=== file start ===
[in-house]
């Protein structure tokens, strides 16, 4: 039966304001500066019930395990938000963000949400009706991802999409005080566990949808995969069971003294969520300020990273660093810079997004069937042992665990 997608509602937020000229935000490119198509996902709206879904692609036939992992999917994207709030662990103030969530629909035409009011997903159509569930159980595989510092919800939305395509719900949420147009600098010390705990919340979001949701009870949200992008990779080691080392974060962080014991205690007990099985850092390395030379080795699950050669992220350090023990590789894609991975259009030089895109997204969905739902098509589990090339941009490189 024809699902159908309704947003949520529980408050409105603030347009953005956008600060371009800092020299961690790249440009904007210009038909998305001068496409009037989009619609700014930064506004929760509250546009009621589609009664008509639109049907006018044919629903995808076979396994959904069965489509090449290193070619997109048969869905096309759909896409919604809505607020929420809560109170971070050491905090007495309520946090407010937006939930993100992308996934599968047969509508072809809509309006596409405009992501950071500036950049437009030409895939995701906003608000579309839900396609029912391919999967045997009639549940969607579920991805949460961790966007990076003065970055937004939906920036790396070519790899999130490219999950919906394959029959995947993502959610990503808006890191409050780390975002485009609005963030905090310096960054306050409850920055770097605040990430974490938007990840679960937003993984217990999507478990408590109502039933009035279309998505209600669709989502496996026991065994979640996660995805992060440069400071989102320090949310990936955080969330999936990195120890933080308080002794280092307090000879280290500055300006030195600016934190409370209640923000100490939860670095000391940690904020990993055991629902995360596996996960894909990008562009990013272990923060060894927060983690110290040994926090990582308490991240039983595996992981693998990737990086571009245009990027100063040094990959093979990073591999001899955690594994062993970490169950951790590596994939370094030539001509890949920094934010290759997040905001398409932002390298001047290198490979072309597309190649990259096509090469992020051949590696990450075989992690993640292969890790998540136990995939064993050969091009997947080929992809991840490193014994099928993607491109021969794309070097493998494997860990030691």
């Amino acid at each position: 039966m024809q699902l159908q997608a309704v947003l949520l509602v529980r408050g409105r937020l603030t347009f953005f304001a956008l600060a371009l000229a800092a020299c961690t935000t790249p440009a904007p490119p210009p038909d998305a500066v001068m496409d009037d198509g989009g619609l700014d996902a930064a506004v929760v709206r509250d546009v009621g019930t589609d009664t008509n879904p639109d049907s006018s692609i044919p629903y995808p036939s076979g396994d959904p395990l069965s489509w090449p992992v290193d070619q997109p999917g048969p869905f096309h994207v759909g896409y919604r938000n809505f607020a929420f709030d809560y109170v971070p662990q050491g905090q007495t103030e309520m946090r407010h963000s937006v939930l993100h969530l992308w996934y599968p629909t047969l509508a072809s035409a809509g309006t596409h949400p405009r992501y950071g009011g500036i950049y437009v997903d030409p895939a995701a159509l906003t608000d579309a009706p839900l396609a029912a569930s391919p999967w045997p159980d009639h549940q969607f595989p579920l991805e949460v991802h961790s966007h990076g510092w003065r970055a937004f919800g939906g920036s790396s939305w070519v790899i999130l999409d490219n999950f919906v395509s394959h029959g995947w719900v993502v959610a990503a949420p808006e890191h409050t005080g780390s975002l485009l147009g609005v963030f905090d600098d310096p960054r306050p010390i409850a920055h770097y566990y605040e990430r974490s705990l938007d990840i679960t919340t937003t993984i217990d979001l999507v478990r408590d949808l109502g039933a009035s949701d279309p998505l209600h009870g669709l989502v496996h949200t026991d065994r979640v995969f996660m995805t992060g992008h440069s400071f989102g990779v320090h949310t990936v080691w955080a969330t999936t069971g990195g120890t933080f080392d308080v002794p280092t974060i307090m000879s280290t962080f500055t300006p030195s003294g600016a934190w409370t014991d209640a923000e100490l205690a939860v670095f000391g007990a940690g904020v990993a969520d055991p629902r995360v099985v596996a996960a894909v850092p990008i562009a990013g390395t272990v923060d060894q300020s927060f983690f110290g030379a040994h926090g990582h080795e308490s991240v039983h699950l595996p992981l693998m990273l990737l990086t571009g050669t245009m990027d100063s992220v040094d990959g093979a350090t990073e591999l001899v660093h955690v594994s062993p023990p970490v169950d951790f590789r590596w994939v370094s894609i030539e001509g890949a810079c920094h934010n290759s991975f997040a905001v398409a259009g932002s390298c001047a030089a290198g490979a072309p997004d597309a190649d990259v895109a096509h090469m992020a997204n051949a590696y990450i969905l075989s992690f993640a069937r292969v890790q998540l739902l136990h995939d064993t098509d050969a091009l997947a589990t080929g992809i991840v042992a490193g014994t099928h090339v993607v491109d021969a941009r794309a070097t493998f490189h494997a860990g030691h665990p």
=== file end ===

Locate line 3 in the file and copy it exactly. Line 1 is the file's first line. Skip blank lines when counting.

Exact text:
């Amino acid at each position: 039966m024809q699902l159908q997608a309704v947003l949520l509602v529980r408050g409105r937020l603030t347009f953005f304001a956008l600060a371009l000229a800092a020299c961690t935000t790249p440009a904007p490119p210009p038909d998305a500066v001068m496409d009037d198509g989009g619609l700014d996902a930064a506004v929760v709206r509250d546009v009621g019930t589609d009664t008509n879904p639109d049907s006018s692609i044919p629903y995808p036939s076979g396994d959904p395990l069965s489509w090449p992992v290193d070619q997109p999917g048969p869905f096309h994207v759909g896409y919604r938000n809505f607020a929420f709030d809560y109170v971070p662990q050491g905090q007495t103030e309520m946090r407010h963000s937006v939930l993100h969530l992308w996934y599968p629909t047969l509508a072809s035409a809509g309006t596409h949400p405009r992501y950071g009011g500036i950049y437009v997903d030409p895939a995701a159509l906003t608000d579309a009706p839900l396609a029912a569930s391919p999967w045997p159980d009639h549940q969607f595989p579920l991805e949460v991802h961790s966007h990076g510092w003065r970055a937004f919800g939906g920036s790396s939305w070519v790899i999130l999409d490219n999950f919906v395509s394959h029959g995947w719900v993502v959610a990503a949420p808006e890191h409050t005080g780390s975002l485009l147009g609005v963030f905090d600098d310096p960054r306050p010390i409850a920055h770097y566990y605040e990430r974490s705990l938007d990840i679960t919340t937003t993984i217990d979001l999507v478990r408590d949808l109502g039933a009035s949701d279309p998505l209600h009870g669709l989502v496996h949200t026991d065994r979640v995969f996660m995805t992060g992008h440069s400071f989102g990779v320090h949310t990936v080691w955080a969330t999936t069971g990195g120890t933080f080392d308080v002794p280092t974060i307090m000879s280290t962080f500055t300006p030195s003294g600016a934190w409370t014991d209640a923000e100490l205690a939860v670095f000391g007990a940690g904020v990993a969520d055991p629902r995360v099985v596996a996960a894909v850092p990008i562009a990013g390395t272990v923060d060894q300020s927060f983690f110290g030379a040994h926090g990582h080795e308490s991240v039983h699950l595996p992981l693998m990273l990737l990086t571009g050669t245009m990027d100063s992220v040094d990959g093979a350090t990073e591999l001899v660093h955690v594994s062993p023990p970490v169950d951790f590789r590596w994939v370094s894609i030539e001509g890949a810079c920094h934010n290759s991975f997040a905001v398409a259009g932002s390298c001047a030089a290198g490979a072309p997004d597309a190649d990259v895109a096509h090469m992020a997204n051949a590696y990450i969905l075989s992690f993640a069937r292969v890790q998540l739902l136990h995939d064993t098509d050969a091009l997947a589990t080929g992809i991840v042992a490193g014994t099928h090339v993607v491109d021969a941009r794309a070097t493998f490189h494997a860990g030691h665990p």